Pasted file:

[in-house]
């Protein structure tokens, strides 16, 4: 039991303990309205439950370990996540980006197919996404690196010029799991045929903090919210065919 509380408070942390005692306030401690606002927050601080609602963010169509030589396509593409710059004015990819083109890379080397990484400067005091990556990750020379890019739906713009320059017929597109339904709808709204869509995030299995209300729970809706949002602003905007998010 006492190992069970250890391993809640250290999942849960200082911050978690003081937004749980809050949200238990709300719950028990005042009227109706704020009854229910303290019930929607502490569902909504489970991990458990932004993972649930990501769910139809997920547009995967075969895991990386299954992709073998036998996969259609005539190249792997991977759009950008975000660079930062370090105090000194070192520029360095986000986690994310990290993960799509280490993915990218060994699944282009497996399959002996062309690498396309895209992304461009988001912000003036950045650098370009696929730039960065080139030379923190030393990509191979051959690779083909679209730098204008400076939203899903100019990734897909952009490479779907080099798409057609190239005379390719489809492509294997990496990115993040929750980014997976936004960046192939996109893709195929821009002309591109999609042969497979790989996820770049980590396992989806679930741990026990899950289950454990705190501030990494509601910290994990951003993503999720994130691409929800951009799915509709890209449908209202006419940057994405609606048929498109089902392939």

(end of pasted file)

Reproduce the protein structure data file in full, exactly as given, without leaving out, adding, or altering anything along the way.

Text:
[in-house]
């Protein structure tokens, strides 16, 4: 039991303990309205439950370990996540980006197919996404690196010029799991045929903090919210065919 509380408070942390005692306030401690606002927050601080609602963010169509030589396509593409710059004015990819083109890379080397990484400067005091990556990750020379890019739906713009320059017929597109339904709808709204869509995030299995209300729970809706949002602003905007998010 006492190992069970250890391993809640250290999942849960200082911050978690003081937004749980809050949200238990709300719950028990005042009227109706704020009854229910303290019930929607502490569902909504489970991990458990932004993972649930990501769910139809997920547009995967075969895991990386299954992709073998036998996969259609005539190249792997991977759009950008975000660079930062370090105090000194070192520029360095986000986690994310990290993960799509280490993915990218060994699944282009497996399959002996062309690498396309895209992304461009988001912000003036950045650098370009696929730039960065080139030379923190030393990509191979051959690779083909679209730098204008400076939203899903100019990734897909952009490479779907080099798409057609190239005379390719489809492509294997990496990115993040929750980014997976936004960046192939996109893709195929821009002309591109999609042969497979790989996820770049980590396992989806679930741990026990899950289950454990705190501030990494509601910290994990951003993503999720994130691409929800951009799915509709890209449908209202006419940057994405609606048929498109089902392939």